Oncotarget

Meeting Reports:

Oncogenic senescence: a multi-functional perspective

Darren J. Baker _, Fatouma Alimirah, Jan M. van Deursen, Judith Campisi and Jeffrey Hildesheim

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Oncotarget. 2017; 8:27661-27672. https://doi.org/10.18632/oncotarget.15742

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Abstract

Darren J. Baker1,2,*, Fatouma Alimirah3,*, Jan M. van Deursen1,2, Judith Campisi3 and Jeffrey Hildesheim4

1 Department of Pediatric and Adolescent Medicine, Mayo Clinic, Rochester, Minnesota, USA

2 Department of Biochemistry and Molecular Biology, Mayo Clinic, Rochester, Minnesota, USA

3 Buck Institute for Research on Aging, Novato, California, USA

4 Division of Cancer Biology, National Cancer Institute, National Institutes of Health, Bethesda, Maryland, USA

* These authors have contributed equally to this work

Correspondence to:

Darren J. Baker, email:

Fatouma Alimirah, email:

Keywords: cellular senescence, tumorigenesis, microenvironment

Received: November 11, 2016 Accepted: November 14, 2016 Published: February 25, 2017

Abstract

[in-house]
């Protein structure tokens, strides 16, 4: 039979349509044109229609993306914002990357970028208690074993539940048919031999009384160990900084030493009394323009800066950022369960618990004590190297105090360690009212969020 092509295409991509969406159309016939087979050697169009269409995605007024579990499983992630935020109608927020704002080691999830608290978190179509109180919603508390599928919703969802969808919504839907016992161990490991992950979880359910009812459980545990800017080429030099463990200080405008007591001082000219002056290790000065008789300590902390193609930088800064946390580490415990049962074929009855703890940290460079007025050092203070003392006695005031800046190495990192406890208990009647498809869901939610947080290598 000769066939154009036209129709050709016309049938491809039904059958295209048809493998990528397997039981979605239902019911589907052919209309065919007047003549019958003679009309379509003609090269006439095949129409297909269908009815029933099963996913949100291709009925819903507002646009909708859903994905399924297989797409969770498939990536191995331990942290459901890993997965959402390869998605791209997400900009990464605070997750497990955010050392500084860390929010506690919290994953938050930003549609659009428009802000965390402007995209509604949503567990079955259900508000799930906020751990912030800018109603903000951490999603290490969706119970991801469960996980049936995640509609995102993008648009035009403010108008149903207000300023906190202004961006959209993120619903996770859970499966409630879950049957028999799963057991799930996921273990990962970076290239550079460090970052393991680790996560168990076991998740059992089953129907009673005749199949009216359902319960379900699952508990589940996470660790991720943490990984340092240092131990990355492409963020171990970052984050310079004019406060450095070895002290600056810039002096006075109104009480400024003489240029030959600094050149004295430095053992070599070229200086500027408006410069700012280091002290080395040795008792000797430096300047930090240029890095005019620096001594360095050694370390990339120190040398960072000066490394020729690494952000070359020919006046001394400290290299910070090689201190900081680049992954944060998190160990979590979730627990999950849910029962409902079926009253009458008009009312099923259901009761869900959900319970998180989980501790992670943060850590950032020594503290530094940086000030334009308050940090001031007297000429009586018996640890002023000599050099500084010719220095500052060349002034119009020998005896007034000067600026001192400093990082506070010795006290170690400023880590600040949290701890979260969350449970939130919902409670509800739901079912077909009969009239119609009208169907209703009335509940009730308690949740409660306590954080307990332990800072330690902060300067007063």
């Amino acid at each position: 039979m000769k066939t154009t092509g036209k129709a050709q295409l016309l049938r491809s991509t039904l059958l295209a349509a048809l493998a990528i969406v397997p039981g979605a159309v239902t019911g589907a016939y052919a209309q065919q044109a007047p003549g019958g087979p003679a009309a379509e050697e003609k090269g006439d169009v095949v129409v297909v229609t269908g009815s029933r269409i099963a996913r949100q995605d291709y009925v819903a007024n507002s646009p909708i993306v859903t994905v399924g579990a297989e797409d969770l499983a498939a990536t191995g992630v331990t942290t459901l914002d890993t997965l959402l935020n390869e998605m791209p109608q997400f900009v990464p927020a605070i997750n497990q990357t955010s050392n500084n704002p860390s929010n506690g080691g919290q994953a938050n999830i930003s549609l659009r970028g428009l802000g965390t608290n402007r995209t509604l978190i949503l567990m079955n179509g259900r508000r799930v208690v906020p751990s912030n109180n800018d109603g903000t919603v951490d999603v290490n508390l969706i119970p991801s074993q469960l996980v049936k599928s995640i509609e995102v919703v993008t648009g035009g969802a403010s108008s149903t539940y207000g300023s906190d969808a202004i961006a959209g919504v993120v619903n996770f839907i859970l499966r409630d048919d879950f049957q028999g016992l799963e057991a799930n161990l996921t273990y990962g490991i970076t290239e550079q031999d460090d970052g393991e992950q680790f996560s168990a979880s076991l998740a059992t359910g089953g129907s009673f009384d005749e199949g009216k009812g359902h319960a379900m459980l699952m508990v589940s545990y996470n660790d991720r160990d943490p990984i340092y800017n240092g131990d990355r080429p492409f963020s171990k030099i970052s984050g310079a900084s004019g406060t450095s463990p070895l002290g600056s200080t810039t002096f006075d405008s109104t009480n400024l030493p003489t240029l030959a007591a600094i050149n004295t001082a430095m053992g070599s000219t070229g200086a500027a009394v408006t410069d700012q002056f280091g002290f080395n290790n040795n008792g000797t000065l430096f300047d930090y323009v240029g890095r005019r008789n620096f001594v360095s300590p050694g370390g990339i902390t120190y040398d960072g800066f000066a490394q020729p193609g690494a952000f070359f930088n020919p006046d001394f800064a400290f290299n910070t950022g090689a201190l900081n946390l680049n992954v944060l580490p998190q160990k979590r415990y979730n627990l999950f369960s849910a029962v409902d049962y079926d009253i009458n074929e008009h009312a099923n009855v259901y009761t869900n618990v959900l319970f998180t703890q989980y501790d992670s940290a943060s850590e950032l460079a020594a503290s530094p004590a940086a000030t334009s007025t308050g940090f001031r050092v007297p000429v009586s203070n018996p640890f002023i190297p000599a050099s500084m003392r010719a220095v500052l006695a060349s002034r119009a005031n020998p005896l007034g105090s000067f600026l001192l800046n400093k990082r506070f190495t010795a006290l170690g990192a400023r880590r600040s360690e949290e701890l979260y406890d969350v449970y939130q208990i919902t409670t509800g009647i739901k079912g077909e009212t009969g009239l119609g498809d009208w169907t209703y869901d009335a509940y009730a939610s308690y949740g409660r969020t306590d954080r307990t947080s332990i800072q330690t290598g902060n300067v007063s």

Cellular senescence is defined as an irreversible growth arrest with the acquisition of a distinctive secretome. The growth arrest is a potent anticancer mechanism whereas the secretome facilitates wound healing, tissue repair, and development. The senescence response has also become increasingly recognized as an important contributor to aging and age-related diseases, including cancer. Although oncogenic mutations are capable of inducing a beneficial senescence response that prevents the growth of premalignant cells and promotes cancer immune-surveillance, the secretome of senescent cells also includes factors with pro-tumorigenic properties. On June 23rd and 24th, 2016, the Division of Cancer Biology of the National Cancer Institute sponsored a workshop to discuss the complex role of cellular senescence in tumorigenesis with the goal to define the major challenges and opportunities within this important field of cancer research. Additionally, it was noted how the development of novel tools and technologies are required to accelerate research into a mechanistic understanding of senescent cells in carcinogenesis in order to overcome the current limitations in this exciting, yet ill-defined area.


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